At the age of eighty Stanislav Kolibal is still active, testing new approaches and ideas. This year he has devoted himself to painting and his work is now on display in Prague's Veletrzni Palac, the part of the National Gallery devoted to modern art, until the middle of February. The watercolours on show are all in a shade of gray and represent trends in modern contemporary art. What might seem a random accumulation of squares, circles and rectangular shapes is in fact carefully composed to the very last detail.
"You might see in this picture a square which looks like it could be the front of a rectangular form. But we can't be sure whether this square in the front is in the front or if it is just a part of another object. That is how I make a viewer think twice. I am sure that we all experience very similar feelings nearly every day. We are not sure about something that seems to be real and clear. And that is the link between my abstract art and reality."
Because he was not liked by the communist regime Stanislav Kolibal did not exhibit at home for eighteen years. However a few exhibitions made it to London and New York with the help of his friends. Without an opportunity to take part personally he retreated to his studio and experimented with the walls of the studio, which in a way were like the walls of a prison. Here he remembers the old days.
"I was not allowed to exhibit nor create outside my studio. It became my only world. I started to use the studio's ceiling, floor, walls or an object that was somewhere in a room. I would connect this object with the walls using strings. I would paint on a wall, lay mirrors on the floor which created different shapes on the walls. I thought up a new way of creating sculptures that was later adopted by many other artists. It is now known as "installation".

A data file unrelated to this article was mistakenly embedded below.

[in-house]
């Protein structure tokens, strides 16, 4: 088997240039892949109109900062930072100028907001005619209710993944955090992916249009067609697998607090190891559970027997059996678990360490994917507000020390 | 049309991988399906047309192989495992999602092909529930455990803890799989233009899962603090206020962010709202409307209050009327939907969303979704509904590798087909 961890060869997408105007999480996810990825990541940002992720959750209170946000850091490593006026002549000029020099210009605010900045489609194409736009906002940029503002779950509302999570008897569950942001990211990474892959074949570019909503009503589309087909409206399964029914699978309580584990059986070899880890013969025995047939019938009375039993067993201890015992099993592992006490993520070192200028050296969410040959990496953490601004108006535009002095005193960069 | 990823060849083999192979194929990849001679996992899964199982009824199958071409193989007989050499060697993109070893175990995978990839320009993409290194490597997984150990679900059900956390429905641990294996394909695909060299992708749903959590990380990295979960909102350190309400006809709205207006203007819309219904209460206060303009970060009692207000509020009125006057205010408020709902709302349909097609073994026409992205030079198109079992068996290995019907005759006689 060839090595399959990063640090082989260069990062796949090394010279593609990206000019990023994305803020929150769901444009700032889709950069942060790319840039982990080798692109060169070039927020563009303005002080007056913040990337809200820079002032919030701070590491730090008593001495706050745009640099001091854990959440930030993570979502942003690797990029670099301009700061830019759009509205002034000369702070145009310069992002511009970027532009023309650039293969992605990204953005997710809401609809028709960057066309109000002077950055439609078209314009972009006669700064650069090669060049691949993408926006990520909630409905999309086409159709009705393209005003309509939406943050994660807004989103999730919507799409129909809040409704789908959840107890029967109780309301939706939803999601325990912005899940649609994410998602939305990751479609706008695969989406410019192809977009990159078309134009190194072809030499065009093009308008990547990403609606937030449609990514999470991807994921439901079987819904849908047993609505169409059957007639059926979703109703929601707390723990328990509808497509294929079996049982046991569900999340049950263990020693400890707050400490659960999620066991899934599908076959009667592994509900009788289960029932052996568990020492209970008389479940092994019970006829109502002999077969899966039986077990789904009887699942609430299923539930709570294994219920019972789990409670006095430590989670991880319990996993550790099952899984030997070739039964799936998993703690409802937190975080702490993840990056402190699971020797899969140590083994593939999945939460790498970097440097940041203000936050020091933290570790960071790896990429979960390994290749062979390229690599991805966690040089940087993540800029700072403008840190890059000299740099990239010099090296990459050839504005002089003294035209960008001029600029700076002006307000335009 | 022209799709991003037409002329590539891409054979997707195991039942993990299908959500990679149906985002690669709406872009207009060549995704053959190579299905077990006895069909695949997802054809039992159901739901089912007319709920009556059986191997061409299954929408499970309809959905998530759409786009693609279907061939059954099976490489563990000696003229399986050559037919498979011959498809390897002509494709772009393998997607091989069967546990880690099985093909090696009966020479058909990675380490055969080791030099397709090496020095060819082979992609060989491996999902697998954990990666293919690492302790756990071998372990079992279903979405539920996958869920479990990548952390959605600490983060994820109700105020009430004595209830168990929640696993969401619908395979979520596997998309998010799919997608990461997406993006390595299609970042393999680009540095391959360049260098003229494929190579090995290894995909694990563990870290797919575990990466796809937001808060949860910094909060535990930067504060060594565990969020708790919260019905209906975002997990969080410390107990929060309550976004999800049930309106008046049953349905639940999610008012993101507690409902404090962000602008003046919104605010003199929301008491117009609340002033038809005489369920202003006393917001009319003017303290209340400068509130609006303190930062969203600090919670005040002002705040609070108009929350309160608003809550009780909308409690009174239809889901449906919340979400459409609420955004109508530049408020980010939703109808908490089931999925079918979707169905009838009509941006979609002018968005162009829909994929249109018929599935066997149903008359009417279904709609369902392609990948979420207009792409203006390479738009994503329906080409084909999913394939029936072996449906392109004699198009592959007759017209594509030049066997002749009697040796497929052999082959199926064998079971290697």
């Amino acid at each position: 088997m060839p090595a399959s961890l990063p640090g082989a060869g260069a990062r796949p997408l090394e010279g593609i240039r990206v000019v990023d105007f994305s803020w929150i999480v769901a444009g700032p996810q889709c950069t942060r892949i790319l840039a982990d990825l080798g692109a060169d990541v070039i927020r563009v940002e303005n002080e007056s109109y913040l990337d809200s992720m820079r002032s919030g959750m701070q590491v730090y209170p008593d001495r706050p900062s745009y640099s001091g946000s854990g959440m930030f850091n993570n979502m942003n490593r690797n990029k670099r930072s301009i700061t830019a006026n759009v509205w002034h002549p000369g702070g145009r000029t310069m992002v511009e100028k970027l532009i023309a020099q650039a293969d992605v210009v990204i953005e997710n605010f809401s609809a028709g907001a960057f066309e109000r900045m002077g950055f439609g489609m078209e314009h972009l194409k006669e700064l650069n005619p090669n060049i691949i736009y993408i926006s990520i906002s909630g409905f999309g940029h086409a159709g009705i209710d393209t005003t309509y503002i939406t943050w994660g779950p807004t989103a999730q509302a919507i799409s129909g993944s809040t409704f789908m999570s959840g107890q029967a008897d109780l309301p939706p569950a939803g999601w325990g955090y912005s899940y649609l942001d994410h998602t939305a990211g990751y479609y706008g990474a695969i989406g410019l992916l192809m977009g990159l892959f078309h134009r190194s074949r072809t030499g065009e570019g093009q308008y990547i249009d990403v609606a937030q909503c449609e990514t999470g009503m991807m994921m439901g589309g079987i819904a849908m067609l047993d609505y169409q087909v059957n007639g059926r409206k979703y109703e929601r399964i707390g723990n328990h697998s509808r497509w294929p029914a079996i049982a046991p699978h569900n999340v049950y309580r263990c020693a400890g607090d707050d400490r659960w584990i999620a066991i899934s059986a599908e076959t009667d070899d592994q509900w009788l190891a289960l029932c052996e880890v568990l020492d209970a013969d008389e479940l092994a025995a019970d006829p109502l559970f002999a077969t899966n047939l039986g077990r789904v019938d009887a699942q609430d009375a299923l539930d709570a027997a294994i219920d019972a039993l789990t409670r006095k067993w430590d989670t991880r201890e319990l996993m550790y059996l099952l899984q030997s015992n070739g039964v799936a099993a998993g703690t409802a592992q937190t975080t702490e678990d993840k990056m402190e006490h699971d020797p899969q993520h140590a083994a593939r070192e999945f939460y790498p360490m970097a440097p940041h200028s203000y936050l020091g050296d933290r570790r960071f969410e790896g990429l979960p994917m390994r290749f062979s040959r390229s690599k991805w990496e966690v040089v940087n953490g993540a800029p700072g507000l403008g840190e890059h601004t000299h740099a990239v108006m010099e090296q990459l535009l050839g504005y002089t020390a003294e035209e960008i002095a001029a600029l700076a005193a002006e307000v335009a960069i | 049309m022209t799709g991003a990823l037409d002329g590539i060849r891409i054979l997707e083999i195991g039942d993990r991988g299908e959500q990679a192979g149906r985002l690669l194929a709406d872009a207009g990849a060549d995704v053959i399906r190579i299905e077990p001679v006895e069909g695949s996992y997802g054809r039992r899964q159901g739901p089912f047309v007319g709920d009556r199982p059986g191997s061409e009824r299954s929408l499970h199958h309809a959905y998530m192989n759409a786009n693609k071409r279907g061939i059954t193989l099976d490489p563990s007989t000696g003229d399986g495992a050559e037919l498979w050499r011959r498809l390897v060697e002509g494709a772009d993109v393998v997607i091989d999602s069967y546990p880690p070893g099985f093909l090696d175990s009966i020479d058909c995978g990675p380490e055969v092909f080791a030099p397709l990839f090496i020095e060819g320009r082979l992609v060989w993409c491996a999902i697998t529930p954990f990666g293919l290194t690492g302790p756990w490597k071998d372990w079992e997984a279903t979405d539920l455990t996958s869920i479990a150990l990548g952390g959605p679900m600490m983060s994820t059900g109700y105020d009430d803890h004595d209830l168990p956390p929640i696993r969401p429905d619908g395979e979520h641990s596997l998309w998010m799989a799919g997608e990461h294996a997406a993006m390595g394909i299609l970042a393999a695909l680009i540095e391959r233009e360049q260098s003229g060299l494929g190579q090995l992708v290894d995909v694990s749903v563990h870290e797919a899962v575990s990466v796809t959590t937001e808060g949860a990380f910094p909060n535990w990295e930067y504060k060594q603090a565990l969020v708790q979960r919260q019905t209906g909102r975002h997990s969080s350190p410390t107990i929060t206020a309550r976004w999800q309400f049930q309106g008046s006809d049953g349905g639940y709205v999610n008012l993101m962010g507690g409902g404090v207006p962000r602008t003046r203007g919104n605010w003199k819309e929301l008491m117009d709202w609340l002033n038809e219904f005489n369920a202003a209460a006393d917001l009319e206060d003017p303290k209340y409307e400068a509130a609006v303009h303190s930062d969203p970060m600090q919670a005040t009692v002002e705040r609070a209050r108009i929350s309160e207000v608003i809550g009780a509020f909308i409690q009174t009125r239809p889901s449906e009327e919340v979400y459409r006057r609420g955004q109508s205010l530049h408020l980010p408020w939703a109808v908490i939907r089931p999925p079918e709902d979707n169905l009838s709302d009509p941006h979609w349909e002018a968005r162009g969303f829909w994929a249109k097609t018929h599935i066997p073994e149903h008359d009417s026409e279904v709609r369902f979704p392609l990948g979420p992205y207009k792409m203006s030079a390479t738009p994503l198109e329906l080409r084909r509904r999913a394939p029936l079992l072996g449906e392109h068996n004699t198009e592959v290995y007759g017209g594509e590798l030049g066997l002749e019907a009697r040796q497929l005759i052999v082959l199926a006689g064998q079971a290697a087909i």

Installation builds a strong link between a sculpture and the space in which it is created. The sculpture and the space need each other.
Kolibal's main interest is in abstract forms and creating paradoxes, but definitely not in imitating reality.
"For a significant part of my life I was surrounded by the official art of the totalitarian regime. Its main inspiration was socialist realism: depicting happy working people. I have never warmed to it. I still don't like it. It is not my cup of tea."
Stanislav Kolibal has also made a significant impact as a teacher, a theatrical designer, an illustrator, an architect and recently he has been setting up art exhibitions. When I asked him which aspect of his work he most identifies with, he replied:
"I think that one of my fiends, an architect expressed it best. He once asked me the same question as you: 'Who are you? What is your job? You do so many different things.' After a short while he replied to his own question. 'Oh of course, I know you are Mr. Kolibal."
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